Philip's Practical Astronomy Kit is an exciting new 3-in-1 starter pack suitable for use in the northern hemisphere, containing three essential items to introduce the beginner to the fascinating hobby of astronomy:
Philip's 51.5° N Planisphere: A practical hour-by-hour tracker of the stars and constellations, designed for use anywhere in the British Isles, Northern Europe, Northern USA and Canada. Turn the oval panel to the required date and time to reveal the whole sky visible from your location. The map shows stars down to magnitude 5, plus several deep-sky objects, such as the Pleiades, the Andromeda Galaxy (M31) and the Orion Nebula (M42).
Philip's Month-by-Month Star Finder (64pp): Star charts show the position of stars, constellations and other celestial objects for each month of the year, in both northerly and southerly directions, for observers in the northern hemisphere. The introduction explains the basic facts that observers need to know: the apparent motions of the stars, seasonal changes, star brightnesses, the nature of the Milky Way, and how the night sky is represented on maps. In addition, location tables are provided for the four planets bright enough to be seen easily from the Earth with the naked eye: Venus, Mars, Jupiter and Saturn. The principal lunar features are also indicated on a pair of photographs showing the Moon at first quarter and at last quarter.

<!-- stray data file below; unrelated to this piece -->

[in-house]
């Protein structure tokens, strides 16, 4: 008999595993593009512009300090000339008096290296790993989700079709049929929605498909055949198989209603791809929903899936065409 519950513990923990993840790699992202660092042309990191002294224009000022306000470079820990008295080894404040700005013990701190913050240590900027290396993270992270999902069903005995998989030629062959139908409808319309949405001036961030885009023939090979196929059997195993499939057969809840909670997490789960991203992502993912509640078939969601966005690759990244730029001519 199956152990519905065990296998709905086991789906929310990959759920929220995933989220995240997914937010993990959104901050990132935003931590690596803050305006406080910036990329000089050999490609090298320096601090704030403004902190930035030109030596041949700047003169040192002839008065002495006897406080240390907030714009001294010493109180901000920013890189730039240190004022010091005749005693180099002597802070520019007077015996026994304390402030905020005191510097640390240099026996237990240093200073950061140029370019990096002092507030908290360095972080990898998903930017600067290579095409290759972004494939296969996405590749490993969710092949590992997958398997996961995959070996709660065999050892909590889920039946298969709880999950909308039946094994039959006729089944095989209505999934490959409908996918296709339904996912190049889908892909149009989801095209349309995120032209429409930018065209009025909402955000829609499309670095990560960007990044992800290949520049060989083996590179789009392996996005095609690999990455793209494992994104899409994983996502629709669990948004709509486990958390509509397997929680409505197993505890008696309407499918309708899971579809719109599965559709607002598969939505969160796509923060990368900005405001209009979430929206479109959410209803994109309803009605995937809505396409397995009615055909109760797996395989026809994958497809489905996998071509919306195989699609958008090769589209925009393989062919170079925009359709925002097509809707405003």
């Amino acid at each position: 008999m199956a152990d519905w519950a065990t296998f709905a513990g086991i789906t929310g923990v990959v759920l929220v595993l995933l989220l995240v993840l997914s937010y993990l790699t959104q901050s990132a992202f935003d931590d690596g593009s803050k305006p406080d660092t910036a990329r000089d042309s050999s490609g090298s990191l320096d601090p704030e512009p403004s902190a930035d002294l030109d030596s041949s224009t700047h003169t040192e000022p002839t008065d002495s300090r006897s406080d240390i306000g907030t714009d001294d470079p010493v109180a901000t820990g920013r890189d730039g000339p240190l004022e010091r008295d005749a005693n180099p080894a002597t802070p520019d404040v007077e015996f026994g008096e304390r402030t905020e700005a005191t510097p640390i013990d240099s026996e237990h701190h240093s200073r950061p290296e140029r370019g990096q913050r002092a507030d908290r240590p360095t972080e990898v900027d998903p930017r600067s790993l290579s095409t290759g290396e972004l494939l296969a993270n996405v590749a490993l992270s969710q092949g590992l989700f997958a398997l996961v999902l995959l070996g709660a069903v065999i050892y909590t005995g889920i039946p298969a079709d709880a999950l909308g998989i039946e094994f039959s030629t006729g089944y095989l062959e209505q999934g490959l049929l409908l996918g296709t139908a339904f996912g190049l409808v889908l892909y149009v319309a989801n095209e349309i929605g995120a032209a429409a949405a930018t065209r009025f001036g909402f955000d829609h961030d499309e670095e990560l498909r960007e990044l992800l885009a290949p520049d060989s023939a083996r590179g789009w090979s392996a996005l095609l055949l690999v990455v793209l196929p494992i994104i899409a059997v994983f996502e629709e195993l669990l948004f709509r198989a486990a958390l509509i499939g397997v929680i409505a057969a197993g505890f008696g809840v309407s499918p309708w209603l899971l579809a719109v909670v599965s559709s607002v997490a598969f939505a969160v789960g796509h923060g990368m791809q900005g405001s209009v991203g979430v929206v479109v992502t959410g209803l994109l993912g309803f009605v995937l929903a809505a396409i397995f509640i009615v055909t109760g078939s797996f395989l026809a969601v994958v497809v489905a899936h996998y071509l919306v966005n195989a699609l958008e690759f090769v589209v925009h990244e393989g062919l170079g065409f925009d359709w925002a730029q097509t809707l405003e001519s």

Philip's Guide to the Night Sky (48pp): Find your way around the night sky with this handy guide to stargazing for the complete novice, suitable for all ages. Sir Patrick Moore explains how to find the most famous constellations and the brightest stars, and when to look for them. Clear star maps, showing stars visible to the naked eye, help you to navigate the skies. The maps are suitable for use in Britain, Ireland, northern Europe and Canada.
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Sir Patrick Moore was the author of more than 100 books and presenter of the world's longest-running television series, The Sky at Night. He was a Fellow of the Royal Astronomical Society (Jackson-Gwilt medalist), a member of the International Astronomical Union, and holder of the Goodacre Medal from the British Astronomical Association, of which he was president from 1982-84 before becoming Life Vice-President. In 1967 he was awarded the OBE for his services to astronomy, in 1988 the CBE, and in 2001 he received a knighthood. Sadly, Sir Patrick Moore died in December 2012.